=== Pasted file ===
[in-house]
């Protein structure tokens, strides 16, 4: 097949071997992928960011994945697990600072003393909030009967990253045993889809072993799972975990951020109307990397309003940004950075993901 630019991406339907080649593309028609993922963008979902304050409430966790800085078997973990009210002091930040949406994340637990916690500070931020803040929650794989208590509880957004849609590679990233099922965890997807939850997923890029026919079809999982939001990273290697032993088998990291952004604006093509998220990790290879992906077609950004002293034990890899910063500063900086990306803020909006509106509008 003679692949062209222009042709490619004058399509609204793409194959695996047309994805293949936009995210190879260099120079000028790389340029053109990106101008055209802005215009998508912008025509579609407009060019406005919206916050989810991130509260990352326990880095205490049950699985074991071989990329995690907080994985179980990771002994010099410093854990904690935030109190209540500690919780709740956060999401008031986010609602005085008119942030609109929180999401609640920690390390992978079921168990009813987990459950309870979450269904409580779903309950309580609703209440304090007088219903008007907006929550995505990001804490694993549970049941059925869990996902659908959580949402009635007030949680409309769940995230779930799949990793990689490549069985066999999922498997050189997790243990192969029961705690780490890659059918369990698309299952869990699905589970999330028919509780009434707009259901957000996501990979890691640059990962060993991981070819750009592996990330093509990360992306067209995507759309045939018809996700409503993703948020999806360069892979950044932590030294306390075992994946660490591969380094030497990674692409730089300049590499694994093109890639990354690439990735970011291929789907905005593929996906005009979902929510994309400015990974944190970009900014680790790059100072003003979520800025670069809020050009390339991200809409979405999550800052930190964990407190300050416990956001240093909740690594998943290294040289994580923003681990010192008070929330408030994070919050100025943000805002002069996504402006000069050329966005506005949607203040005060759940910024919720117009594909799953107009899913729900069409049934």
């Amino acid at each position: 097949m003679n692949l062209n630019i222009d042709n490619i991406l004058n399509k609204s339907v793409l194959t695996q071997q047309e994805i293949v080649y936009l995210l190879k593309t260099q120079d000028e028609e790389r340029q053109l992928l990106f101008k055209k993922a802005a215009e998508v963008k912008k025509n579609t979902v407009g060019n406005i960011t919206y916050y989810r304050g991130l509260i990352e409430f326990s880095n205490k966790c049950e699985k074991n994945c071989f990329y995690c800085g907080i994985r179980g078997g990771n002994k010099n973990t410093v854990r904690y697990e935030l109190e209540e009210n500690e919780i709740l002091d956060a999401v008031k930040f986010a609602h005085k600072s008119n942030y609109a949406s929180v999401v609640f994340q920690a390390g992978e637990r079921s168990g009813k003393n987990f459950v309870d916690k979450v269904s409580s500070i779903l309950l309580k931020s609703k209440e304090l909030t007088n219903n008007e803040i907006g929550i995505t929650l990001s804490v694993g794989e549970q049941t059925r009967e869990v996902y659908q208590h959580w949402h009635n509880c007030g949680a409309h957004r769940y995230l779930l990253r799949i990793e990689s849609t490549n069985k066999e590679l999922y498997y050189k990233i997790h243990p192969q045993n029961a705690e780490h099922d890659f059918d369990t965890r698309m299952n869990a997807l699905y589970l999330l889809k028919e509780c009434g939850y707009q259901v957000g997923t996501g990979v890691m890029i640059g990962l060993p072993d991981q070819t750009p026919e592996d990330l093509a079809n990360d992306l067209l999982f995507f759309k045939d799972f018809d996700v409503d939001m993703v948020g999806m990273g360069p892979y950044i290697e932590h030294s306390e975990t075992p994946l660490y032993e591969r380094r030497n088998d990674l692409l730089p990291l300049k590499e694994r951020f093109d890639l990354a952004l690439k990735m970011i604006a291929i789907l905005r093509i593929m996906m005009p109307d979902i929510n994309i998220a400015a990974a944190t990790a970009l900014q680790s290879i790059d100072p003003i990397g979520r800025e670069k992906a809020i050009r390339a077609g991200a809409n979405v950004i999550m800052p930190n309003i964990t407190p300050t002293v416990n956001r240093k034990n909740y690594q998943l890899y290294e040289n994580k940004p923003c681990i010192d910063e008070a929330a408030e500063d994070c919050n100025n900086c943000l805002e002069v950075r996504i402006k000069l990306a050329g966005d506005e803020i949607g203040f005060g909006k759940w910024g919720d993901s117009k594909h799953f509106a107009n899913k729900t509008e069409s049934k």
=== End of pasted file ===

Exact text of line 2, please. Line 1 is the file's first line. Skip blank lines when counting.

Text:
């Protein structure tokens, strides 16, 4: 097949071997992928960011994945697990600072003393909030009967990253045993889809072993799972975990951020109307990397309003940004950075993901 630019991406339907080649593309028609993922963008979902304050409430966790800085078997973990009210002091930040949406994340637990916690500070931020803040929650794989208590509880957004849609590679990233099922965890997807939850997923890029026919079809999982939001990273290697032993088998990291952004604006093509998220990790290879992906077609950004002293034990890899910063500063900086990306803020909006509106509008 003679692949062209222009042709490619004058399509609204793409194959695996047309994805293949936009995210190879260099120079000028790389340029053109990106101008055209802005215009998508912008025509579609407009060019406005919206916050989810991130509260990352326990880095205490049950699985074991071989990329995690907080994985179980990771002994010099410093854990904690935030109190209540500690919780709740956060999401008031986010609602005085008119942030609109929180999401609640920690390390992978079921168990009813987990459950309870979450269904409580779903309950309580609703209440304090007088219903008007907006929550995505990001804490694993549970049941059925869990996902659908959580949402009635007030949680409309769940995230779930799949990793990689490549069985066999999922498997050189997790243990192969029961705690780490890659059918369990698309299952869990699905589970999330028919509780009434707009259901957000996501990979890691640059990962060993991981070819750009592996990330093509990360992306067209995507759309045939018809996700409503993703948020999806360069892979950044932590030294306390075992994946660490591969380094030497990674692409730089300049590499694994093109890639990354690439990735970011291929789907905005593929996906005009979902929510994309400015990974944190970009900014680790790059100072003003979520800025670069809020050009390339991200809409979405999550800052930190964990407190300050416990956001240093909740690594998943290294040289994580923003681990010192008070929330408030994070919050100025943000805002002069996504402006000069050329966005506005949607203040005060759940910024919720117009594909799953107009899913729900069409049934």